C3D files can contain both analog data and 3D data, stored as values frame by frame with multiple analog values stored with each 3D sample. Storing the 3D location and analog samples in a single file with a defined format makes it is easy for users to retrieve the data with confidence that the data from multiple sources, e.g. cameras, video equipment, electromyography, accelerometers, foot-switches, and force plates etc., is temporally related sample by sample.
The C3D format supports the synchronization of the data stored in the file by defining a single analog sampling ratio in each C3D file related to the 3D point sampling rate. As a result, the synchronization of the 3D location data and Analog data samples is determined by the environment that creates the C3D file in each data collection event, any temporal data synchronization issues are caused by the data collection application that creates the C3D file, not the C3D format.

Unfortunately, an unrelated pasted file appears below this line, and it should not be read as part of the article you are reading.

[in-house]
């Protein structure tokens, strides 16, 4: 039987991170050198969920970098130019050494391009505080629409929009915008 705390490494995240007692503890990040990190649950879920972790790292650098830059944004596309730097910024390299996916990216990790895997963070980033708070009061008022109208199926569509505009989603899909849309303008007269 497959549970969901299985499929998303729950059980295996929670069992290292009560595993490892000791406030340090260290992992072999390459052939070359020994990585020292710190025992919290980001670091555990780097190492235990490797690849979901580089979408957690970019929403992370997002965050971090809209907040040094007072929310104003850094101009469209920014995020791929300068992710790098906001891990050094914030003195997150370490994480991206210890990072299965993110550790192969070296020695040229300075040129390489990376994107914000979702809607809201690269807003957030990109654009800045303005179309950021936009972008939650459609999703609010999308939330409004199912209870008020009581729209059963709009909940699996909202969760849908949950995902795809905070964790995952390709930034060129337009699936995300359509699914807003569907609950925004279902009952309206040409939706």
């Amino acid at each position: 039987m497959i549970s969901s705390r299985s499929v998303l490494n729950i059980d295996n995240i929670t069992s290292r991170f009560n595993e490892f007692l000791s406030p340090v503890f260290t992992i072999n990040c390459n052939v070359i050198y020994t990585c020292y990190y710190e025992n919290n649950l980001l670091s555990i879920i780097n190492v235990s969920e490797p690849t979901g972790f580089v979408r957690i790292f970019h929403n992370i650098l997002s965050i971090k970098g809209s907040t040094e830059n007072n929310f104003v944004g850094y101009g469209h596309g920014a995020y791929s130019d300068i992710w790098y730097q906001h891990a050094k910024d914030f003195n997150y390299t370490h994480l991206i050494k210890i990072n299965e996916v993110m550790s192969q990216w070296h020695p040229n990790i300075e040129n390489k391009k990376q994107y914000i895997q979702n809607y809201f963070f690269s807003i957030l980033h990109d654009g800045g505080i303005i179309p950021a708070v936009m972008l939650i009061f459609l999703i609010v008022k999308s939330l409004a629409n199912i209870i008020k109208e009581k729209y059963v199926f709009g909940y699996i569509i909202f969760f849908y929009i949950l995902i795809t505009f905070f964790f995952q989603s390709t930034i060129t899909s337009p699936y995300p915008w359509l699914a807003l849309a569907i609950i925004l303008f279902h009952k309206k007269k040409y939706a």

When the C3D format was created, all analog data was normally sampled by a single analog data collection (ADC) device that was controlled by the CPU that sampled the video data. As a result the C3D data synchronization was originally under the control of the environment that creates the C3D file. However, analog signals are often filtered before being sampled by the ADC which can result in minor signal latency issues, unique to each data source. For example, when analog force plate data is low-pass filtered at 10.5Hz, the data may be delayed by 25ms. As a result when the force data is compared with foot-switch data recorded with a latency of only 2ms, the foot-switch data appears to report a foot strike before the force plate records the heel strike, because the force data has been filtered resulting in a delay.
Typical data collection system “calibrations” only record the 3D measurement accuracy, not the analog data collection or data synchronization accuracy.